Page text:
Line art, including charts and graphs: 1) TIFF or JPEG files, 1200 dpi; or 2) vector EPS or AI (Adobe Illustrator) AI file with fonts outlined. If submitting EPS or AI files, please remember to convert any fonts to outlines.
8. ELECTRONIC IMAGE RESOLUTION AND FILE TYPE
All images accepted for publication should be submitted as separate grayscale TIFF or JPEG files of at least 300 dpi at the actual size they will appear on the printed page. Images taken directly from the Web are unacceptable unless they have been sourced at 300 dpi.
9. CAPTIONS AND FIGURE CALLOUTS
Please include all graphic material on separate pages at the end of the text. Caption text and credits should not exceed 50 words per image. Use identical numbering for images and captions. The first time a point is made in the main body of text that directly relates to a piece of graphic material, please indicate so at the end of the appropriate sentence with a simple callout in the form of “(FIG.1).” Use the designation “(FIG.)” and a single numeric progression for all graphic material. Clearly indicate the appropriate fig number on each illustration page.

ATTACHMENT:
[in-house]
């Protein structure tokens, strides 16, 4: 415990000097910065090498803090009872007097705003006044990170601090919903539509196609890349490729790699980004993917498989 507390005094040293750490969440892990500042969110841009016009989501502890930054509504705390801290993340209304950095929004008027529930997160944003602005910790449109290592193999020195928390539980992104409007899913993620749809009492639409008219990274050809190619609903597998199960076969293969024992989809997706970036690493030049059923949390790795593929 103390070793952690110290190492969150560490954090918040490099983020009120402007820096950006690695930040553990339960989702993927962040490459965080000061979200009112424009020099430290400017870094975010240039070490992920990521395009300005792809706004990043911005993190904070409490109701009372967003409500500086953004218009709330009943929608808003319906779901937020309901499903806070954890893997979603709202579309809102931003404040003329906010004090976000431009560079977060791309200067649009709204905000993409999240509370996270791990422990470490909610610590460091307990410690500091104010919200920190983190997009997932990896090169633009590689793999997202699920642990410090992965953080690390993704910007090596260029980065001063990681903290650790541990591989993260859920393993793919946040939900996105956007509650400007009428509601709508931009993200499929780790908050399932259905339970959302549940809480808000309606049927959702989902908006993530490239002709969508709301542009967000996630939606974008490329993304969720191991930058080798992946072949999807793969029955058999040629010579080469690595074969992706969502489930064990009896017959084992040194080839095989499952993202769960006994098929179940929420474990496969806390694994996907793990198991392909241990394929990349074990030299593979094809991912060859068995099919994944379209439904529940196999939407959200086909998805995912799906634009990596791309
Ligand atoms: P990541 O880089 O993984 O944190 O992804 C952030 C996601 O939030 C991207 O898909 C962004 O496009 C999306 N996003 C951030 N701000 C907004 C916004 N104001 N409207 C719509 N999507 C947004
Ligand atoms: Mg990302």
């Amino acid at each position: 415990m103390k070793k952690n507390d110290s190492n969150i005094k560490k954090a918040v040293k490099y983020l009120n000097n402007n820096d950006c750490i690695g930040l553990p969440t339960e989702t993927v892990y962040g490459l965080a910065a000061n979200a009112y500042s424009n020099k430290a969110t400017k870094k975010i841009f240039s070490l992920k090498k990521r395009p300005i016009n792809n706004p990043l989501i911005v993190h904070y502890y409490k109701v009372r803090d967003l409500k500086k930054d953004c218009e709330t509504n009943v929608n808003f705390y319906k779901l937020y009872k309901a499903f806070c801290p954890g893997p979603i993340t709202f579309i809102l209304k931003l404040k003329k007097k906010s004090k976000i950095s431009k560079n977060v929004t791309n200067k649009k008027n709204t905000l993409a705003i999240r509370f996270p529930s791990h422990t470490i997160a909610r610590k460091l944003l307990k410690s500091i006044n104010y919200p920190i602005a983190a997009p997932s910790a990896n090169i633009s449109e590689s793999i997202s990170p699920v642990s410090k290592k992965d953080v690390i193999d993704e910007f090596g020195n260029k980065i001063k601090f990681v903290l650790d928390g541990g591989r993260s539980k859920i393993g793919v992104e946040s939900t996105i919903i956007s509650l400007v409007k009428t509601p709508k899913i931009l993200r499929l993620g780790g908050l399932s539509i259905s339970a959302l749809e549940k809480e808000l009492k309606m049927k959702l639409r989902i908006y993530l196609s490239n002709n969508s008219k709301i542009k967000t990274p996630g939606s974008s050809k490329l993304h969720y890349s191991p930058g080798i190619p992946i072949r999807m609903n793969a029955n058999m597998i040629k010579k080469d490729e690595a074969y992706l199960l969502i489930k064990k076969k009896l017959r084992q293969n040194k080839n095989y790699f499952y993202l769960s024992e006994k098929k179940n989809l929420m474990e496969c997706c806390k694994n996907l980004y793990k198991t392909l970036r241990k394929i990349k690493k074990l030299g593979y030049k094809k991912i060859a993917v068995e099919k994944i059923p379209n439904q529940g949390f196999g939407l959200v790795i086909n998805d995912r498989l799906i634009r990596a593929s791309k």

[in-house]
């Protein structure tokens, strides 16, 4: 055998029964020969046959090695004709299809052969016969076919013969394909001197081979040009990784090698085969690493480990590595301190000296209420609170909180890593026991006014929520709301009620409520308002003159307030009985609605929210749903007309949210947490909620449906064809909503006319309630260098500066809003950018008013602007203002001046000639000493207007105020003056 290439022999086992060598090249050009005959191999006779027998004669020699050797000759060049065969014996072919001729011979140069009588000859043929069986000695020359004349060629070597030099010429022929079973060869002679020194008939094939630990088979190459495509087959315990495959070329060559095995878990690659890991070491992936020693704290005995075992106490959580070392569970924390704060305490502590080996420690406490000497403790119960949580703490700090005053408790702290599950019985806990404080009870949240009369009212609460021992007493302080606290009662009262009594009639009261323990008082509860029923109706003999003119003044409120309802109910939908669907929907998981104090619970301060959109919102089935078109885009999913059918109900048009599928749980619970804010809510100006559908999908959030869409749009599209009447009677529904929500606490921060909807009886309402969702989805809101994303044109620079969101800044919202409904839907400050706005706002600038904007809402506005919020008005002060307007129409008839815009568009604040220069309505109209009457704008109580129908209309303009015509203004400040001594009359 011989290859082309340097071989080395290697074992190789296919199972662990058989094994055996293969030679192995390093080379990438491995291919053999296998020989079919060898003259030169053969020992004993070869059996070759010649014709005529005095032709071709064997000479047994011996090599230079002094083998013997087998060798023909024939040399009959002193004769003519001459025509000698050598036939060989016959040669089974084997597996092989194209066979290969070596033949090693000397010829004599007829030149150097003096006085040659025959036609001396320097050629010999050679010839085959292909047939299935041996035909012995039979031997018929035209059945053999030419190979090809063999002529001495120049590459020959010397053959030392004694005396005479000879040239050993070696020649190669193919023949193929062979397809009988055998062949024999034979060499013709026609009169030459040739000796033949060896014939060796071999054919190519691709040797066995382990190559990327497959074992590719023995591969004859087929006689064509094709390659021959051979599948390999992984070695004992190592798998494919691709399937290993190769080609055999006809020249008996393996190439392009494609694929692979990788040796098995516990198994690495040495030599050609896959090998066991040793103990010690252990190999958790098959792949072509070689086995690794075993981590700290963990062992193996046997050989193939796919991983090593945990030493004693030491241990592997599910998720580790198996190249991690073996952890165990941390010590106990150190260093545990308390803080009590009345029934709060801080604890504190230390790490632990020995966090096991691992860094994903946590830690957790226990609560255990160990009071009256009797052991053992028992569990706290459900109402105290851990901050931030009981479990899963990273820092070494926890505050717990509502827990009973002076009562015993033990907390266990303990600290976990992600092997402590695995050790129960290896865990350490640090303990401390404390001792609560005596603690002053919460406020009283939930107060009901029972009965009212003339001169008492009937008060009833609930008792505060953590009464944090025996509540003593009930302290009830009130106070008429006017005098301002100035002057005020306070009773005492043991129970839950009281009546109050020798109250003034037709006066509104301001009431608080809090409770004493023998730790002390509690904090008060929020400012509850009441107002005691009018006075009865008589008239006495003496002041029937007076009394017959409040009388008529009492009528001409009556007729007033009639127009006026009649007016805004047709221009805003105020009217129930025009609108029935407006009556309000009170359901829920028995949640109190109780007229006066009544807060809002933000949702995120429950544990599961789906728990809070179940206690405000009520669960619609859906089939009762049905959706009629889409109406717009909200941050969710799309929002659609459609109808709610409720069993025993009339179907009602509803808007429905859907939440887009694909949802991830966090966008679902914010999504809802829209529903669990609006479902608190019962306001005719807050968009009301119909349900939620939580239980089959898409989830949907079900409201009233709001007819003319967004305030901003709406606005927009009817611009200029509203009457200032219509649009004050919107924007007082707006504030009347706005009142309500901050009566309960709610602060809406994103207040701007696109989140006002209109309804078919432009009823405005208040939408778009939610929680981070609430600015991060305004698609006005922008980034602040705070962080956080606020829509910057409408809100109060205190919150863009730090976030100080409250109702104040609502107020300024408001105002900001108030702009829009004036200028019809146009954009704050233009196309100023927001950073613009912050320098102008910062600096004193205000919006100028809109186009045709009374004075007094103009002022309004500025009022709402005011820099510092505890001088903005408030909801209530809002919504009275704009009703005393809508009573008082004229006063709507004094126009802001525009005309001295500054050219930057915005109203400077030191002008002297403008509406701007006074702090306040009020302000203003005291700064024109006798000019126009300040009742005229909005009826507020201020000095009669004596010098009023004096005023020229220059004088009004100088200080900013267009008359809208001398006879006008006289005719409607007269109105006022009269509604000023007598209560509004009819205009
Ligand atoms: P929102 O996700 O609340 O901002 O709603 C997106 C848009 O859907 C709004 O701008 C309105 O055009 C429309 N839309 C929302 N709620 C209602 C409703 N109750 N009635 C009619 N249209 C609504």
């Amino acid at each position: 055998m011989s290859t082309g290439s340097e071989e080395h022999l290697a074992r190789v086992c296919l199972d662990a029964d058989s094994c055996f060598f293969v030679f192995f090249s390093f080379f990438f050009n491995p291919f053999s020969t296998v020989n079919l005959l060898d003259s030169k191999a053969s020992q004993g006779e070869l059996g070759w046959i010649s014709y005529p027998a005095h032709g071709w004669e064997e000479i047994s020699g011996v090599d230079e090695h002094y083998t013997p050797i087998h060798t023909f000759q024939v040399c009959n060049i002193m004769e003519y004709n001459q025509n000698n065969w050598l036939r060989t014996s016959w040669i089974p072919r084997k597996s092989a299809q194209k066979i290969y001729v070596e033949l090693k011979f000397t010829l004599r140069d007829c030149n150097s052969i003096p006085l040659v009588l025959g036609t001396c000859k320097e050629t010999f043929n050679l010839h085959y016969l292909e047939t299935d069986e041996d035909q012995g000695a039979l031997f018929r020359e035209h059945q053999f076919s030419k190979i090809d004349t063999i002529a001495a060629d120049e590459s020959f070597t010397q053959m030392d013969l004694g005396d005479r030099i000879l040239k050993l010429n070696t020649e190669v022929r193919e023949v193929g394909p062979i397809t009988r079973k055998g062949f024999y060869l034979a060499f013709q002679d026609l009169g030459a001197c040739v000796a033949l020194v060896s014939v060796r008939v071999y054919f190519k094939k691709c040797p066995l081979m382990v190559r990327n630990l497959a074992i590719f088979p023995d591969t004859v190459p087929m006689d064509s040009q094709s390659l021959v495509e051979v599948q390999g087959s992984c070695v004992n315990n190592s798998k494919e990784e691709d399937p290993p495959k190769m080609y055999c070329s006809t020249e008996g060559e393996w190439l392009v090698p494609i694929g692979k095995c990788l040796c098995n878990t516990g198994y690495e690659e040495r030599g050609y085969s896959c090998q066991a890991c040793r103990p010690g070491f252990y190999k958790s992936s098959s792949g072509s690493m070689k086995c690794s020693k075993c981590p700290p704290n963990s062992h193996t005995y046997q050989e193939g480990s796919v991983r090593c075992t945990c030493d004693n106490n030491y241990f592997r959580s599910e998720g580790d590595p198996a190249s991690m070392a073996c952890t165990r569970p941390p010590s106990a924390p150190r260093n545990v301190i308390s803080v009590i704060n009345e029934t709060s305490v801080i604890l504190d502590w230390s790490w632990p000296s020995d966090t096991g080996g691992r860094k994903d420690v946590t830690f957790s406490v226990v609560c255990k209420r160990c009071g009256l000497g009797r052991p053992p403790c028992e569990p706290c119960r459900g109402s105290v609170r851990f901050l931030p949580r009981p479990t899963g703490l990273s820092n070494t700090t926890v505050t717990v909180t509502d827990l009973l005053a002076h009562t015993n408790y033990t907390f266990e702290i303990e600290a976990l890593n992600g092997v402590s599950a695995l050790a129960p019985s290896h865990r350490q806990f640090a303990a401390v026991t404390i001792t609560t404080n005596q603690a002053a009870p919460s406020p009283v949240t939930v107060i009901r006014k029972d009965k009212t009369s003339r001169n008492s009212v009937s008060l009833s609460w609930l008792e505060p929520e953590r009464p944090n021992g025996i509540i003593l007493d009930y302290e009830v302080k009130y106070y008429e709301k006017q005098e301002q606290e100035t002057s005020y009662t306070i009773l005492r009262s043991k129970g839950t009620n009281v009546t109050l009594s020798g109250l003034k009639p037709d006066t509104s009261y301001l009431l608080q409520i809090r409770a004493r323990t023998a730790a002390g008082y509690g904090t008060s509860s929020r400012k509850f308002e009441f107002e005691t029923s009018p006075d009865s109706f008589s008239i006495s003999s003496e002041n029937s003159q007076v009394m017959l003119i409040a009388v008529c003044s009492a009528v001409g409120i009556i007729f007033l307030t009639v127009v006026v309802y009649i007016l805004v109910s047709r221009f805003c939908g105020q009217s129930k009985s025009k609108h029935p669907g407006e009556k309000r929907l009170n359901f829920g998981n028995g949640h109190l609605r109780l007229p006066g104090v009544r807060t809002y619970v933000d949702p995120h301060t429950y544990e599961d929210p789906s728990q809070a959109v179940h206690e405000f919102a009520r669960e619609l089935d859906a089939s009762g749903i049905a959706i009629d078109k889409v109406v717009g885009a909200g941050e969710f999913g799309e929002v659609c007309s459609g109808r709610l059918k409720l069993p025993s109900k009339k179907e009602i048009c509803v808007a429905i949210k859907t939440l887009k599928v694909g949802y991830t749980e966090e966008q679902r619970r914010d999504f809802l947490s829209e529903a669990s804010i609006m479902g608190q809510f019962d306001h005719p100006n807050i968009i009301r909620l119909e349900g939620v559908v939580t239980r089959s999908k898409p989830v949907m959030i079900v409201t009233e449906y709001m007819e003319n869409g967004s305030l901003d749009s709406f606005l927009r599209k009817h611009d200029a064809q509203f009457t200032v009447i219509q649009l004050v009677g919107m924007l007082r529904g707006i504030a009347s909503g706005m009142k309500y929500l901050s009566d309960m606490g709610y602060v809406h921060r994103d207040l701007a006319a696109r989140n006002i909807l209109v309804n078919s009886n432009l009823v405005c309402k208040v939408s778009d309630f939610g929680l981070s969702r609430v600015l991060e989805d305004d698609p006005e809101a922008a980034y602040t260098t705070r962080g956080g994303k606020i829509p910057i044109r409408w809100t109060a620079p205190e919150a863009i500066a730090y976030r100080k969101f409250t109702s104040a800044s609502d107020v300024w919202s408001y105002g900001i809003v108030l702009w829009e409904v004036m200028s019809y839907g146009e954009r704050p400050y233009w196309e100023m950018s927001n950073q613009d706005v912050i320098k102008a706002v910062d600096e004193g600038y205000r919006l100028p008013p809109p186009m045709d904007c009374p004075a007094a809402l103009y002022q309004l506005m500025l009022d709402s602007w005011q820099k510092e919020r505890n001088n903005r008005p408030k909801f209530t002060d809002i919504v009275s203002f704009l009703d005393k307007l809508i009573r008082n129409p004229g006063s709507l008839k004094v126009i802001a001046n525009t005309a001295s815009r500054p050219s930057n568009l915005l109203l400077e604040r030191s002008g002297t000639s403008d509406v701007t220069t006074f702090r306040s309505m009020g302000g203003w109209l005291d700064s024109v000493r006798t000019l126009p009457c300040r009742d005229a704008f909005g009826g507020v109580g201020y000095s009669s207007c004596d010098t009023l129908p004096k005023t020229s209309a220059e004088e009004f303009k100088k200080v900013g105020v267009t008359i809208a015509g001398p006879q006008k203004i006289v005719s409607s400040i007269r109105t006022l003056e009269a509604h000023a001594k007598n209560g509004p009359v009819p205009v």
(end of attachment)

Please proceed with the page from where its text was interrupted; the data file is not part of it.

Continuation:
10. SOURCES OF GRAPHIC MATERIAL
Most authors use their own graphic material, but if you have taken your material from another source, please secure the necessary permission to reuse it. Note the source of the material at the end of the caption.
Sample attribution: If the caption reads, “The layout of a traditional Islamic settlement,” add a recognition similar to: “Source: E. Hassan, Islamic Architecture (London: Penguin, 1982). Reprinted by permission.” Or if you have altered the original version, add: “Based on: E. Hassan, Islamic Architecture (London: Penguin, 1982).”
11. OTHER ISSUES OF STYLE
In special circumstances, or in circumstances not described above, follow conventions outlined in A Manual for Writers by Kate Turabian. In particular, note conventions for complex or unusual reference notes. For spelling, refer to Webster’s Dictionary.
12. WORKS FOR HIRE